Graphics haven’t improved. I don’t know what this was supposed to be.

            
3. Too many combats with too few tactics. Bandor tries to emulate the Gold Box combat system but only offers a handful of spells (admittedly, its “Fireball” analog is about as much fun as “Fireball” without being quite so over-powered) and eliminates useful features like backstabbing, delaying, and guarding. Worse, it often puts the party in extremely narrow corridors where only one character can fight and spellcasters can’t cast over their heads because they must have an uninterrupted line-of-sight to the enemy. Random combats are programmed to come along something like every 20 moves, and I found it less annoying to save the game, quit, and reload (which restarts the counter) than to fight all of them.
             

Fighting bandits in confined conditions.

         
To these inherited problems, Bandor II maddeningly introduces another:

4. No ability to level up until late in the game. If you visit the guild early in the game, you can’t get in. A message on the door indicates that the guildmaster has gone into the slums to investigate the problems there. You have to rescue him from bandits before he’ll return to the guild and train you. But the bandit encounter is so deep in the slums, you could easily do this quest last, or not at all.
          

This doesn’t happen until it’s so late you hardly need it.

        
The only thing to unarguably improve is the automap, which no longer forgets your progress and clearly annotates physical features like doors and uncrossable foliage.
            

A growing automap of the final area looks a bit like Ultima Underworld’s.

           
Of the maps, the outdoor forest is the most annoying. It is essentially linear, with trees, bushes, and water blocking any attempt to create your own exploration pattern. In short order, you find a magic staff, talk to a druid who is only able to contact you through the staff, and then fight a dragon to destroy the threat to the city’s water supply. Random battles against ogres and giant rats are more dangerous than the “boss” battle in the area.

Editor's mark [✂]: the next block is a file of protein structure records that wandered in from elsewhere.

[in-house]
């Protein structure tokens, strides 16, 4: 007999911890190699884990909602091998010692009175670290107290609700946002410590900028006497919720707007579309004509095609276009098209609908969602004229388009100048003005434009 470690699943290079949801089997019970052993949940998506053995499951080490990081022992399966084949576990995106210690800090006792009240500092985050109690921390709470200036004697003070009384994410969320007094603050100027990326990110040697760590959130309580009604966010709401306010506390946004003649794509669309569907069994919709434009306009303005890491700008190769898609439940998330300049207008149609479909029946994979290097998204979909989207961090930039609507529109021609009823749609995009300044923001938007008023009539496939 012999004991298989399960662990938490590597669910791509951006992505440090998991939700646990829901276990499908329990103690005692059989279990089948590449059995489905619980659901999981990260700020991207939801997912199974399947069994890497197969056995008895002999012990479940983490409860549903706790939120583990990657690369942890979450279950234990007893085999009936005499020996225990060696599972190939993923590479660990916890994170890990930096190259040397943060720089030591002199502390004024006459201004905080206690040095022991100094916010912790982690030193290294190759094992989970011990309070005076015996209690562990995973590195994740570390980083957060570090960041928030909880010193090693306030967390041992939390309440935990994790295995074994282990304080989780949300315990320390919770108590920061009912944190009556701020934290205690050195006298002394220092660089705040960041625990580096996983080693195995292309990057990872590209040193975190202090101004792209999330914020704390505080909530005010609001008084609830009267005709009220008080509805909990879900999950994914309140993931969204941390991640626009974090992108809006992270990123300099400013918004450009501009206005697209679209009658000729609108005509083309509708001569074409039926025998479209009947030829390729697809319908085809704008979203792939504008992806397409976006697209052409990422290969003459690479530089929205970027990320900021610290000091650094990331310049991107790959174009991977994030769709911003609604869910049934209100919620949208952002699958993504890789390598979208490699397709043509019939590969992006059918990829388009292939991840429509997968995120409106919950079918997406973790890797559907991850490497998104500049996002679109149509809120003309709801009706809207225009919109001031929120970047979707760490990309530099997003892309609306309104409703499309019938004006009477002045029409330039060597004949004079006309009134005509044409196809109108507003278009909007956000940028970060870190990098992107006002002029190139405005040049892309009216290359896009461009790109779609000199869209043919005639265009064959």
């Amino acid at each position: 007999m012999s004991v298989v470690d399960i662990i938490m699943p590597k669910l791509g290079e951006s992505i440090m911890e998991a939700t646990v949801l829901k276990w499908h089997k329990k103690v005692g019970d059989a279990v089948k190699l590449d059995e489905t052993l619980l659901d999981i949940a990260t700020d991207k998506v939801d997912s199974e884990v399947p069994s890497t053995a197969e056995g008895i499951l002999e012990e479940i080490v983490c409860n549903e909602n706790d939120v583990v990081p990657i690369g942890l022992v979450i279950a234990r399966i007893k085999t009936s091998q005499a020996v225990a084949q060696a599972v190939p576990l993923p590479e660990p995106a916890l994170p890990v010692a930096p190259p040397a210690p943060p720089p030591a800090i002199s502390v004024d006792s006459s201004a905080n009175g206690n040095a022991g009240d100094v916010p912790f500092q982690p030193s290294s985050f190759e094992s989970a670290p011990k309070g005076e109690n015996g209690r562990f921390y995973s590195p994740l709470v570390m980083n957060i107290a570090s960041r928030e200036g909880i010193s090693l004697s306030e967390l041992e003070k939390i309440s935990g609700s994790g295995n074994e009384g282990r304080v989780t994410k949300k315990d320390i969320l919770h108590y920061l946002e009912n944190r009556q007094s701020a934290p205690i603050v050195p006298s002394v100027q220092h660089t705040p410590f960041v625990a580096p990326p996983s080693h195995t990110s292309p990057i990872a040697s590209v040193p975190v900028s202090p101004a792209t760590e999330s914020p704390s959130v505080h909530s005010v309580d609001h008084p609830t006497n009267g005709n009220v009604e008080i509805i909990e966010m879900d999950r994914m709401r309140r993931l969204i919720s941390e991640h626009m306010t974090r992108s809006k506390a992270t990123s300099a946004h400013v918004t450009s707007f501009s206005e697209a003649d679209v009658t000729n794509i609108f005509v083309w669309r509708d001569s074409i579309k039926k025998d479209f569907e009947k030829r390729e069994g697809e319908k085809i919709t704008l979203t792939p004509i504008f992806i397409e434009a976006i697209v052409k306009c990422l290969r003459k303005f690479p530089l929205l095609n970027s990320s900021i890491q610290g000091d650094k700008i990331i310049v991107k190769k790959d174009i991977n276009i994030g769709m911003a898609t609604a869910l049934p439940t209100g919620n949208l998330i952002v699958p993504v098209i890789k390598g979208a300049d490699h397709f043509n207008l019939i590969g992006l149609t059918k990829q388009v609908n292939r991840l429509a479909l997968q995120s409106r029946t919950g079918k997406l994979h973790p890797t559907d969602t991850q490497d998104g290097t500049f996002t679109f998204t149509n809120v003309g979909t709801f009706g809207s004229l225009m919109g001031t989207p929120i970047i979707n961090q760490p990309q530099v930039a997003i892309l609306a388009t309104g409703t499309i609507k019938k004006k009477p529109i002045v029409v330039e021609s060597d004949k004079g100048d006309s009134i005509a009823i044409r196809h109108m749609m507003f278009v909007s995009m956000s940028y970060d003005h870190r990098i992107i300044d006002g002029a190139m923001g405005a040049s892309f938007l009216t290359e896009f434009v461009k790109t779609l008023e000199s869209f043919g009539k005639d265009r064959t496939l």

This time, it’s a three-headed dragon instead of a sorcerer named Yarash, but the idea is the same.

          
The slums serve up more giant rats and ogres, along with bandits, fire beasts, and “black servants.” (Nothing like a message saying, “You hit the black servant” to test my liberal sensibilities.) Buildings within this area hold the encounters necessary to solve all quests except the Storm Giant himself.
             

Threatened by Benson.

           
The undead Storm Giant King is found through a portal. He attacks after a bit of exposition with two black servants, and again the combat is easier than some of the random ones found in the same area.
         

The Storm Giant King, just like Tyranthraxus, doesn’t know when to stay dead.

           
After he’s defeated, you can enter an inner sanctum and find the wizard Landthi, brother of Osi. He takes the credit for raising the Storm Giant King and then attacks with no minions, making the final battle one of the easiest.

The villain delivers his exposition.
The final battle against Landthi in a corner.

           
Once you defeat Landthi, Osi apparates in and says that Landthi still lives . . . somewhere. He thanks you for your service and ends the game.
           

Maybe we’d like to be heroes of some other city next time.

        

I gave the original Bandor 26 points on the GIMLET. Since its sequel uses a near-identical interface, mechanics, and plot, I’m inclined to give it the same thing–minus 2 points for “character creation and development” since you can’t develop for most of the game. I guess I’d also subtract a point for “encounters,” since this game had the same unmemorable foes as the first but without the handful of non-combat encounters that I noted in my review.
If I can say one good thing about Bandor II, it’s that magic and physical combat are well-balanced. You can’t win with just a melee party, but spells aren’t quite the deus ex machina that they are in the Gold Box series. There are only a few of them, and while none of them ever stop being useful (e.g., “Sleep” doesn’t stop working against higher-level foes), they also have logistical concerns that prevent the mage from wiping the floor with every enemy party. For instance, enemies have a chance of dodging spells, you have to be in a line-of-sight to cast them (no other party members blocking), and the spellcaster cannot be in melee range of an enemy.
          
Blasting the Storm Giant King with a “Fireball.”
          
Still, unless Bandor III (1993) offers a significantly different experience, I won’t be sad if it never surfaces. We’ll see author Don Lemons’ other work with Shadowkeep I: The Search (1993) and The Infernal Tome (1994).
We’ll check in with Camelot next, after which I’ll either take another stab at The Magic Candle III or move on to Challenge of the Five Realms


Original URL: http://crpgaddict.blogspot.com/2019/10/game-344-bandor-ii-1992.html